ProShares, a leading issuer of leveraged ETFs, launched one of the last new ETFs of 2010 when it debuted the RAFI Long/Short (RALS) in December. Now the company has launched the first new ETFs of 2011, rolling out two volatility products on Tuesday. The ProShares VIX Short-Term Futures (VIXY) and VIX Mid-Term Futures (VIXM) are the first products to offer exposure to volatility in ETF form. VIXY will seek to replicate the performance of the S&P 500 VIX Short-Term Futures Index, which targets a weighted average term of one month. VIXM will seek to replicate the S&P 500 VIX Mid-Term Futures Index, which targets a weighted average maturity of five months [see 50+ All-ETF Model Portfolios].
The CBOE Volatility Index, also known as the VIX, is a well-known measure of the expected short-term volatility of the S&P 500 Index. The VIX is sometimes referred to as the “fear index,” reflecting its tendency to spike when anxiety over the U.S. economy is running high (it reached an all-time high in late 2008 during the worst of the financial crisis). As such, exposure to the VIX has appeal to investors looking for an asset that will maintain a strong inverse relationship to equity markets; the correlation between the VIX and the S&P is often close to -1.0.
Because the magnitude of the actual VIX index is computed using the prices of certain put and call options, a direct investment in the index isn’t possible. But innovations over the last few years have allowed investors to gain exposure to a new asset class known as volatility; futures linked to the VIX debuted in 2004, and options in the VIX began trading in 2006. The rise of the ETF industry has further democratized the asset class, as the first exchange-traded products linked to indexes comprised of VIX futures debuted in early 2009. In the two years since, more than a dozen additional VIX-related products have debuted [see VIX ETPs: Breaking Down All The Options].
Like all futures-based products, VIX ETPs depend not only on the change in the underlying asset (in this case, the VIX), but also on the slope of the futures curve. Generally, the market for VIX futures is in steep contango, meaning that longer-dated contracts are more expensive than those approaching expiration. As a result, while VIX ETPs will exhibit a strong correlation with the spot VIX, the performance over extended periods of time may deviate from the hypothetical “spot return” on the index. In 2010, for example, the VIX was down about 18%–roughly the amount gained by the S&P 500. The iPath Short-Term VIX Futures ETN (VXX), which offers exposure to a daily rolling long position in the first and second month VIX futures contracts, lost more than 70% on the year [see Free 7 Simple & Cheap All-ETF Portfolios].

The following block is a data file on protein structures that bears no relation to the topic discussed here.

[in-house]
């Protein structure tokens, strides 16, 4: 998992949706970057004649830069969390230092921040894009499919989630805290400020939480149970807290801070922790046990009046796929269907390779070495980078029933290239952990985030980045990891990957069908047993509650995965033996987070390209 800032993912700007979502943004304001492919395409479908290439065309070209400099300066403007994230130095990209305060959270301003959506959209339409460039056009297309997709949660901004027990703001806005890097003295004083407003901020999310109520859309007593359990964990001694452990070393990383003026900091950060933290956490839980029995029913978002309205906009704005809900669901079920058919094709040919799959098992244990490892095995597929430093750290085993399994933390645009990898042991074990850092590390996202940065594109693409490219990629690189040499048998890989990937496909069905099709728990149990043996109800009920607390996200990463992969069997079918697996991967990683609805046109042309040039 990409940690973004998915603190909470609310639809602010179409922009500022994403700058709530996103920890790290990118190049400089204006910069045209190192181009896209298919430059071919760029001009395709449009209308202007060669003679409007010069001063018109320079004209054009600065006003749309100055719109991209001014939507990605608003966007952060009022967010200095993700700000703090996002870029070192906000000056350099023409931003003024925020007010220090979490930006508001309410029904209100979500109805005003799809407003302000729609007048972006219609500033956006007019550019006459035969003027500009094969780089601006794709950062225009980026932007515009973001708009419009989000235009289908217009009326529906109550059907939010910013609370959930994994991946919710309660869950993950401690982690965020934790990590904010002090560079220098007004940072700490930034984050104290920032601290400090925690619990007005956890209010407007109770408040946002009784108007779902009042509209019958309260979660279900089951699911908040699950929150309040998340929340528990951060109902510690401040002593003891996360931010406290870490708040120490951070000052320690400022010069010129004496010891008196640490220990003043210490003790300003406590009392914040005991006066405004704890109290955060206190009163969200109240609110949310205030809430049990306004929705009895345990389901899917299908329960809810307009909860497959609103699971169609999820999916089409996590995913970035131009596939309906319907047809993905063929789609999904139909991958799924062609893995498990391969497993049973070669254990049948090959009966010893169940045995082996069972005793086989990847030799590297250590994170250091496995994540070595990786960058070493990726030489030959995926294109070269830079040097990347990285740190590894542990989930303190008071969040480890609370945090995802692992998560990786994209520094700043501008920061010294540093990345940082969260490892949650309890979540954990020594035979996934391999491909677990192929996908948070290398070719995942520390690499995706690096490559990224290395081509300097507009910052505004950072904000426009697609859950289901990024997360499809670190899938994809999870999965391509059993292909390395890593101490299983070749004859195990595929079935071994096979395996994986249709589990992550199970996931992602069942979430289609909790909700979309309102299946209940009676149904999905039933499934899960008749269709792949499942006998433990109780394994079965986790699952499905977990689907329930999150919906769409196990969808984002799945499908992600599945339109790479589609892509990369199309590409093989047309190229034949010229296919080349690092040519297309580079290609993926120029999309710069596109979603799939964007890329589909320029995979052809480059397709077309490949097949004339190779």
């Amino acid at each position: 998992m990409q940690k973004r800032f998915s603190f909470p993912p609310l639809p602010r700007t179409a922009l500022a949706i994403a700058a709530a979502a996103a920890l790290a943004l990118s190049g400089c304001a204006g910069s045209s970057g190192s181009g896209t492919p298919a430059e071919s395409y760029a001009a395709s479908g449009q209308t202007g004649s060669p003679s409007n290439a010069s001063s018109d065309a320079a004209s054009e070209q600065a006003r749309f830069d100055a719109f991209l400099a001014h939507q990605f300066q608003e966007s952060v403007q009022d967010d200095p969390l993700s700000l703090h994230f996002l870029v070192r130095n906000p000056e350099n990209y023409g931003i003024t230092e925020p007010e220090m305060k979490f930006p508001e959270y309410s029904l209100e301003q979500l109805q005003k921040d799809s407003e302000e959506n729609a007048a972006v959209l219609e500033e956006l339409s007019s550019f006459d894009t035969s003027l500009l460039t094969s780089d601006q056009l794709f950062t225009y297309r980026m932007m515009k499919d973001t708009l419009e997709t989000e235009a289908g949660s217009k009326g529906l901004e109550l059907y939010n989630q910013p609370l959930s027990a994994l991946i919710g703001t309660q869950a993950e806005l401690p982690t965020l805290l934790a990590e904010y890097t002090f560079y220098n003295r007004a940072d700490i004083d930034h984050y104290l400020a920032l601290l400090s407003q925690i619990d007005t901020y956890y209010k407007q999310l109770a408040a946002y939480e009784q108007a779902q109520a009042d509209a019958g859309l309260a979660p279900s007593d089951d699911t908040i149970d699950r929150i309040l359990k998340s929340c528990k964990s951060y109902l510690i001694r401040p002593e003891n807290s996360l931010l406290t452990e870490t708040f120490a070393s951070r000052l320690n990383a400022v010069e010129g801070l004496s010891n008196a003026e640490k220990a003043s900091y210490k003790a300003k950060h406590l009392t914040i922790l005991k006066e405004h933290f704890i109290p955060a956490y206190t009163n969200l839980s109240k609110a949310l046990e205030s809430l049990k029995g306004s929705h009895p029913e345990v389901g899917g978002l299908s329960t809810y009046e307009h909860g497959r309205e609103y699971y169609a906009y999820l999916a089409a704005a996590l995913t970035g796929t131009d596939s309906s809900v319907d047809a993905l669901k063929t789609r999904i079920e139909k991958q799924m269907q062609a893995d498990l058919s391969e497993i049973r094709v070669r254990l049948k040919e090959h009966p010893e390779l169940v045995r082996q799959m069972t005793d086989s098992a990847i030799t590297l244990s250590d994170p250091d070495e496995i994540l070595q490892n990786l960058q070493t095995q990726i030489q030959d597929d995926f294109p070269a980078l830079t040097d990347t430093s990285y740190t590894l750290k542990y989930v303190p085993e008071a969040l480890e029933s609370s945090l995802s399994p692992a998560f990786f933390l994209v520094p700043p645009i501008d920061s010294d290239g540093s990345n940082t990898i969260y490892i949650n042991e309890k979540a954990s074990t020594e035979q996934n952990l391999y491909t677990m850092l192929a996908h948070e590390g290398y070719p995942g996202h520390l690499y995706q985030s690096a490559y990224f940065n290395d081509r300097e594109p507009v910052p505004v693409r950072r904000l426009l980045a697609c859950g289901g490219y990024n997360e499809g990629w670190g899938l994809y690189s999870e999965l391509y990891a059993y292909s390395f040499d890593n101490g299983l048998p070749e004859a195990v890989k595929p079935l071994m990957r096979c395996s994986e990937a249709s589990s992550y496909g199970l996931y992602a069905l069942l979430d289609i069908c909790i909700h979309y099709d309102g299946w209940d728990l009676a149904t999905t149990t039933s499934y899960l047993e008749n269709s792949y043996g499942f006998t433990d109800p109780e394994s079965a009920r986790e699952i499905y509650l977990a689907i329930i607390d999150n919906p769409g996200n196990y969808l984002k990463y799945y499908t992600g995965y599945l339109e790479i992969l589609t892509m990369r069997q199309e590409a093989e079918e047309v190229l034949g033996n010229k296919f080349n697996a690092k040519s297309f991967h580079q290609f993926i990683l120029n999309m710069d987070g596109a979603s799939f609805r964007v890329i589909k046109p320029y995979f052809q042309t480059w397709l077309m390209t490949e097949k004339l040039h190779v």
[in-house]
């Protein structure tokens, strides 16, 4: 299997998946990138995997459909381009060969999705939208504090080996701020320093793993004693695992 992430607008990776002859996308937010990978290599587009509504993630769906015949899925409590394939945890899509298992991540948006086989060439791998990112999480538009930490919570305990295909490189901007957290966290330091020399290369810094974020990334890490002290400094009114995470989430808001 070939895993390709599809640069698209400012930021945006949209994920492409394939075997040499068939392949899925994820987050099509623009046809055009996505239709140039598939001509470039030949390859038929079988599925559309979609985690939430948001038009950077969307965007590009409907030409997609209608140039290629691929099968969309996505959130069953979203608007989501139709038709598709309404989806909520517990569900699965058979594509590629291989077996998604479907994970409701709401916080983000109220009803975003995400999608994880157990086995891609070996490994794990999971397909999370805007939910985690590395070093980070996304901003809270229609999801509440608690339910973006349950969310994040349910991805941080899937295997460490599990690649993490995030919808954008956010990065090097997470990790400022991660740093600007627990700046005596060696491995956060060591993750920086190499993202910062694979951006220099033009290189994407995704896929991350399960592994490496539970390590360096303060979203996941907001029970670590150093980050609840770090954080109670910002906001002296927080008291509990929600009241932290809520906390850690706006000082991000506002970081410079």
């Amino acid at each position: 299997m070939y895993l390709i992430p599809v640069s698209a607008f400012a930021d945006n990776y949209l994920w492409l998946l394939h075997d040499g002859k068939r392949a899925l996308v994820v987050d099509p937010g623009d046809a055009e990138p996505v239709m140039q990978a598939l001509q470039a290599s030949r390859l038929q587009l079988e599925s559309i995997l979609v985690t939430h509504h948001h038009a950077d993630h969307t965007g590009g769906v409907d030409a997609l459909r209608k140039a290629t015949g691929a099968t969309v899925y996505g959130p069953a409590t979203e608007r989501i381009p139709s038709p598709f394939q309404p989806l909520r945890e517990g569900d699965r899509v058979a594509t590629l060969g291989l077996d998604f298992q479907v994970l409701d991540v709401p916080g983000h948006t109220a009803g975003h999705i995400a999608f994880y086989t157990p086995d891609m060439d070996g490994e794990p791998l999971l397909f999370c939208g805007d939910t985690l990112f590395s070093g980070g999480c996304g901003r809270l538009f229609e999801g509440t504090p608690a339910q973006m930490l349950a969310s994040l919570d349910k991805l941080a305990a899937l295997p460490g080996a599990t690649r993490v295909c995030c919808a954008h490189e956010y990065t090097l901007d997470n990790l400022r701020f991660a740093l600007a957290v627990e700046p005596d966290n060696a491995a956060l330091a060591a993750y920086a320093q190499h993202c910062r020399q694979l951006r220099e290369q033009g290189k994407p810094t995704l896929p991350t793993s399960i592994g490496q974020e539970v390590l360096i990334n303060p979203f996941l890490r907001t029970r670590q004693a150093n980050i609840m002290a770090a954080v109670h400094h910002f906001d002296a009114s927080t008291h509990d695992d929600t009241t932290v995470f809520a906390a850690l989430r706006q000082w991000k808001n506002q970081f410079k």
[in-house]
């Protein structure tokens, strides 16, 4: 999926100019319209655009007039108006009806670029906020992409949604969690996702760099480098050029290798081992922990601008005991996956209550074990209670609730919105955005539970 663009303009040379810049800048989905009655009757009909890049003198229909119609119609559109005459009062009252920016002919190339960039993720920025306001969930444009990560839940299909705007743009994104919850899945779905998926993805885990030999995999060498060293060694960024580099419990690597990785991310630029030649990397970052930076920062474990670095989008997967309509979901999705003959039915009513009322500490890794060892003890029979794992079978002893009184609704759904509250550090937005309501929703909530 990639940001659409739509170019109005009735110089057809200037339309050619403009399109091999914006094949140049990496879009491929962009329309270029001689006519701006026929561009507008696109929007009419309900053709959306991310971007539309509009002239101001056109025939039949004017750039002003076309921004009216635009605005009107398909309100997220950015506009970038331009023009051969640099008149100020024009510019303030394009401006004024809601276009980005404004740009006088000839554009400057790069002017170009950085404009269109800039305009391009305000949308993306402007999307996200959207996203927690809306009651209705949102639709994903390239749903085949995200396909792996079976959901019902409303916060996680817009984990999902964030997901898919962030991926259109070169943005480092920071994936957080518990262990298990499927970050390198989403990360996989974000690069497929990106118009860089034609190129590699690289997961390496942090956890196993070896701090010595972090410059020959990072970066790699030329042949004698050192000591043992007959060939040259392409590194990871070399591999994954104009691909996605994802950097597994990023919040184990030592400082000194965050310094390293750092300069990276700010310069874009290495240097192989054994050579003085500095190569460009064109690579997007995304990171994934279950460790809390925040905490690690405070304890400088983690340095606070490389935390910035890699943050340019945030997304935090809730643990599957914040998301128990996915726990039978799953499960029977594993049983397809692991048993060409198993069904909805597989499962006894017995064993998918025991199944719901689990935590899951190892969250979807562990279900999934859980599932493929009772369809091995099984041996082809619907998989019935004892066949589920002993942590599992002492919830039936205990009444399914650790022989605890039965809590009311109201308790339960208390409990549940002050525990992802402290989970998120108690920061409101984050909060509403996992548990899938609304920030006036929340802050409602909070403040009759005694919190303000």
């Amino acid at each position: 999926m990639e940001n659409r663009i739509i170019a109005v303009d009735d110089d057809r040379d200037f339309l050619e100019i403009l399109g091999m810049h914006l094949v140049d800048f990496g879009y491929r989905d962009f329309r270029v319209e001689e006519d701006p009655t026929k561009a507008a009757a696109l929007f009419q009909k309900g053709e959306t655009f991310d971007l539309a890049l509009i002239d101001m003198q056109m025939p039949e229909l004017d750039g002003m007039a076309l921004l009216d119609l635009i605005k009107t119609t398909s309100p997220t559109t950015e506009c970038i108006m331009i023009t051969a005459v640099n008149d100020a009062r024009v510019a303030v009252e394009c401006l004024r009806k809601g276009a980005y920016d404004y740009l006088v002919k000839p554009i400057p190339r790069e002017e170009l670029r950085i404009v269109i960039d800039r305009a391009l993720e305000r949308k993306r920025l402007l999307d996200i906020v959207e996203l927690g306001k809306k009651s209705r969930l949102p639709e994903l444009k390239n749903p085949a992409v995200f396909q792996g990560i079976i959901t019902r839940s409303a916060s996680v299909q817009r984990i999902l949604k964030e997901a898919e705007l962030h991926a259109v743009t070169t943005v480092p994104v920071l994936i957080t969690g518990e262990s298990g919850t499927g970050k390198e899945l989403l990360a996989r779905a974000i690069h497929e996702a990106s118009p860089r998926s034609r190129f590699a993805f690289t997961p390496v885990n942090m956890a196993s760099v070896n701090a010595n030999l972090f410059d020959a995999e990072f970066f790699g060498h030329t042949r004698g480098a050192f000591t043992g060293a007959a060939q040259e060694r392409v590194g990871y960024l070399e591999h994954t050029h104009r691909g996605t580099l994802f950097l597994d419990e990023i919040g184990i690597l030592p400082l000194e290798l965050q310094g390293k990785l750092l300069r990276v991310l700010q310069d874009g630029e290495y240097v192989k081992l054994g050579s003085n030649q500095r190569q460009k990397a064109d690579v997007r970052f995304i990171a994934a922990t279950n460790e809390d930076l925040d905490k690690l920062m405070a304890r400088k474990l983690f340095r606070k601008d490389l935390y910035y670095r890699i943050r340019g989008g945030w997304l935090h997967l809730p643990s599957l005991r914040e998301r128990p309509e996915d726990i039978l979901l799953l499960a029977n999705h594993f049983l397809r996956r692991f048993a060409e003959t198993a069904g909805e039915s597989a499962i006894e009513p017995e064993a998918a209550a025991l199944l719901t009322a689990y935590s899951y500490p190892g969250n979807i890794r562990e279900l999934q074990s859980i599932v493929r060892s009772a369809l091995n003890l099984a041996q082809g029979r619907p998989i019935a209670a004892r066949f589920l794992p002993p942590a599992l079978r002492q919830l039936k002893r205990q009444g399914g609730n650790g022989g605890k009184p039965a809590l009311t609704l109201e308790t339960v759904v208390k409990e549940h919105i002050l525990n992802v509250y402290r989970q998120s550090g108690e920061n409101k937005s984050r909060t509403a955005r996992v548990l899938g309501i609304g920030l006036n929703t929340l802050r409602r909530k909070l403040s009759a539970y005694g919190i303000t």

First VIX ETFs
With the introduction of VIXY and VIXM, there are now 14 exchange-traded products in the Volatility ETFdb Category–all but two of which have debuted over the last year. But VIXY and VIXM become the first ETFs to offer exposure to VIX-related products; all previous products have been structured as exchange-traded notes. “Until now, to access volatility, many investors have considered exchange traded notes (ETNs), which subject them to the credit risk of the note’s issuer,” said Michael L. Sapir, Chairman and CEO of ProShare Capital Management, in a press release. “Now, for the first time, investors can access volatility with a U.S. exchange traded fund.”
ETNs are debt securities whose performance is linked to the change in an underlying index. While the ETN structure can eliminate tracking error, it also exposes investors to a certain degree of credit risk; if the issuing institution goes under, investors in the ETN get in line with the rest of the creditors–as those with assets in Lehman Brothers ETNs learned in 2008.
Aggregate assets in this ETFdb Category now top $2 billion, reflecting considerable interest among investors in adding volatility to their portfolios or using these securities as hedging tools as a part of more complex strategies. With expense ratios of 0.85%, the new ETFs from ProShares will be the cheapest options for volatility exposure; the ETNs with which they will compete most directly–VXX and VXZ–both charge 0.89%.
Alternative ETF Push
Many investors associate ProShares with leveraged ETFs; total assets in the company’s leveraged products are close to $25 billion. But in recent months ProShares has stepped up efforts to build out its non-leveraged product suite, billing itself as the “Alternative ETF Company.” Last month saw the debut of RALS, a long/short product that utilizes the popular RAFI methodology to determine weightings given to large cap stocks [see Under The Hood of The New RAFI ETF]. ProShares also offers the only 130/30 ETF available to U.S. investors; the Credit Suisse 130/30 (CSM) uses a quant-based methodology to construct a net 100% long portfolio that aims to beat the S&P 500 [see How The 130/30 ETF Works].
Disclosure: No positions at time of writing.